As both a critic and fan, these sorts of circumstances are always difficult when there’s an investment at different levels of appreciation. With the level of politics, intrigue, action, romance and more, I’ve always felt like Mass Effect could be another sci-fi epic in the vein of Star Wars and Star Trek if it could remain consistent in quality, even making a mainstream media cross-over. While rumours of a Mass Effect movie have floated around for some time, the future of this series as a franchise and its reputation has a lot riding on Mass Effect: Andromeda.


Chosen by: William Kirk
Released: April 4, 2017
Developer: Atlus
Platforms: PlayStation 4, PlayStation 3

I’m not exaggerating when I say I have NEVER been more confident than I am right now that a game will be good. So much that I’ll literally eat my hat if it turns out to be rubbish. So yeah, look forward to Persona 5 in April!

…Oh, I guess you’re expecting me to justify such a bold claim, too? Okay, fine. But You really should just watch this trailer, because unless you’re a sentient robot from the future still struggling to understand human emotions, it should thoroughly convince you as to why you need to play this game. I mean, have you EVER seen a trailer in which the menus alone look so God damn magnificent?

Seriously, though. Any fan of the Persona games will likely understand where I’m coming from. It’s not been since the PlayStation 2 that a new instalment of the series was released; only a remastered version of Persona 4 on the PS Vita (which, by the way, is the definitive version and best game on that system). Essentially one part social-sim narrative adventure and one part turn-based JRPG dungeon crawler (with Pokemon-esque mechanics thrown in), the Persona series is arguably one of the most unique and compelling franchises to come out of Japan. Over the years, it has been building a sizeable cult following, too, so hopefully it can break out into a larger mainstream audience with Persona 5.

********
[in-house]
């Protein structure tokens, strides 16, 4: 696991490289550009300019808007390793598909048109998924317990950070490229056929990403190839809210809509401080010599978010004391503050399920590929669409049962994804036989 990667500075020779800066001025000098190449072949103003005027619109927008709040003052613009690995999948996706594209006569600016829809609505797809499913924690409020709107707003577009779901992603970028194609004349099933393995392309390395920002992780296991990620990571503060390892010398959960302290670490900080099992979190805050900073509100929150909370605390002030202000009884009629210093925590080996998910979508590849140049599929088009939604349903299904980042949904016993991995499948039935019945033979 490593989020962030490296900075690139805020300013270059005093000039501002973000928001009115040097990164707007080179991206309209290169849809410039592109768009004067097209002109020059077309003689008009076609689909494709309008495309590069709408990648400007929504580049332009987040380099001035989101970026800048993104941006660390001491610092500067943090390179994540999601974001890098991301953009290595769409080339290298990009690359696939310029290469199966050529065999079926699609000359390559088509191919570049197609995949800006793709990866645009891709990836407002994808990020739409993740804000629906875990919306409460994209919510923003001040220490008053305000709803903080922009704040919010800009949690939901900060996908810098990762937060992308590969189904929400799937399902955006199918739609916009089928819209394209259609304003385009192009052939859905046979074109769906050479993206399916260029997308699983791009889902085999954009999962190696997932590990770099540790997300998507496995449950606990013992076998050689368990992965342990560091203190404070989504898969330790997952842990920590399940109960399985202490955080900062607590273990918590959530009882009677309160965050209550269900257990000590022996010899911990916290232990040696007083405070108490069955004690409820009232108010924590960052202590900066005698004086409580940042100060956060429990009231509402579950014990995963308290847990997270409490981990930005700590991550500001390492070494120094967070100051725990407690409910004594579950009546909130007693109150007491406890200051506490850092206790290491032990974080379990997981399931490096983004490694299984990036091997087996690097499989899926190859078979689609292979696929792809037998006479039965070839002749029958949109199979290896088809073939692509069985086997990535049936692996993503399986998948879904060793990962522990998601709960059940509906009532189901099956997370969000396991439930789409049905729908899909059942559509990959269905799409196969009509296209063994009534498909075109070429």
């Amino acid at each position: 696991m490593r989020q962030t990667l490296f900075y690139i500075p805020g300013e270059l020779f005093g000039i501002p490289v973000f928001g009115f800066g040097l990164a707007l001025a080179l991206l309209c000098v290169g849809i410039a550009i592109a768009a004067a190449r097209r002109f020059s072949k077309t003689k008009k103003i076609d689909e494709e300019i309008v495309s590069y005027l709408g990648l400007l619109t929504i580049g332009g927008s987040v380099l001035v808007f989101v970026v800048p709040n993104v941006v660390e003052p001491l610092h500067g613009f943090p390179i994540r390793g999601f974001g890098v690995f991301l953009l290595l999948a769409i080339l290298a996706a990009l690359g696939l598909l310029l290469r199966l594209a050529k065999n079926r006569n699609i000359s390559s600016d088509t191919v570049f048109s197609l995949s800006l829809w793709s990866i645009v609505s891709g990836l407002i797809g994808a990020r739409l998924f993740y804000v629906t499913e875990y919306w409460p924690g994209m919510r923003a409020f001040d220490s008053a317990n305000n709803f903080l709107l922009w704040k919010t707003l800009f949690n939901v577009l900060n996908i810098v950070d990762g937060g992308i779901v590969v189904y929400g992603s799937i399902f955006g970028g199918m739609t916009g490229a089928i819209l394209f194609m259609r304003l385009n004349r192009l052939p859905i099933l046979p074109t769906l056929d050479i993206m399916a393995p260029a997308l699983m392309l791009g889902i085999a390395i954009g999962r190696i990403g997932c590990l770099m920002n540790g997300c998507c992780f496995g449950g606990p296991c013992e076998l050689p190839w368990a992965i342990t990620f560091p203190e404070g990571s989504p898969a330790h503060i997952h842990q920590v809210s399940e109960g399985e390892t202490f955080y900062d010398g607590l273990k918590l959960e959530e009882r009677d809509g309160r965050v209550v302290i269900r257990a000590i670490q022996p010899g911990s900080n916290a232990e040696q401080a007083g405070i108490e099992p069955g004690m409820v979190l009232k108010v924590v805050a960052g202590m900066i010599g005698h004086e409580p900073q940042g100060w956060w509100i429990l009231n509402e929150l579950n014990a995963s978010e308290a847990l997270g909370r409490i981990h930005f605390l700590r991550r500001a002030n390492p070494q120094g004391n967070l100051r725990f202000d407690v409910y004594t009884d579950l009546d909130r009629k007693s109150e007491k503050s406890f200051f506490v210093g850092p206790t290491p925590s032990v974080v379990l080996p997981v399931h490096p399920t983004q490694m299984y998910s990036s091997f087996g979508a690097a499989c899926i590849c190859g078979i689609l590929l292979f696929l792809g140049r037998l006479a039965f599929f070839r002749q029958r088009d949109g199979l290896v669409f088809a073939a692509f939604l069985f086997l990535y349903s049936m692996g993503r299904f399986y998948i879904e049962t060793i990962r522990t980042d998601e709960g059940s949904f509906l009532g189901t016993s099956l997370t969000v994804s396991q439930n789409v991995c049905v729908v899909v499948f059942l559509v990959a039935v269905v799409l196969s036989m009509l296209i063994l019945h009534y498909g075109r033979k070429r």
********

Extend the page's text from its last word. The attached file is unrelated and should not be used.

The stories are phenomenal, the characters compelling, the art incredible, the soundtracks amazing, the gameplay addictive, and everything about Persona 5 is looking to live up to that reputation. Go on, trust me. Take a leap of faith!


Chosen by: Lliam Ahearn
Released: April 11, 2017
Developer: Playtonic Games
Platforms: PlayStation 4, Xbox One, PC, Switch

3D platformers, not unlike their 2D brethren, seem to be approaching something of a renaissance. No game could be a more appropriate figurehead for said movement than Yooka-Laylee. As a long awaited traditional successor to Banjo-Kazooie, it appears to be ticking all the boxes. Light-hearted, cheerful environment and character designs can make or break a game with an aesthetic and mechanical focus on joyfulness. It looks like it’s making Yooka-Laylee so far.

Running and jumping through thoughtful, colourful worlds just feels different to anything else in games. It’s exciting, it’s happy, it’s just fun. Playing as characters with interesting acrobatic utility – a trend Banjo started in 3D – creates such a positive, gradually expanding relationship between the player, their character and their environment that few genres provide. It’s a relationship I sorely miss, and one I have confidence Yooka-Laylee will provoke.

More exciting, to me, is the prospect of a well balanced and paced ‘collectathon’. Collectables became something of a sore spot in the genre, becoming a crutch for unengaging objectives or bland environments rather than a framework for exploratory level design. Look at a game that does it well, though – Jak and Daxter, the Sly Cooper series, the Spyro trilogy and of course Banjo-Kazooie – and you’ll find a powerful, rewarding design philosophy gone underutilised for years. Yooka-Laylee has the opportunity to reintroduce or even modernise a wonderful ideology lost to time.


Chosen by: Don Chalmers
Released: Q1/Q2, 2017
Developer: Arkane Studios
Platforms: PS4, Xbox One, PC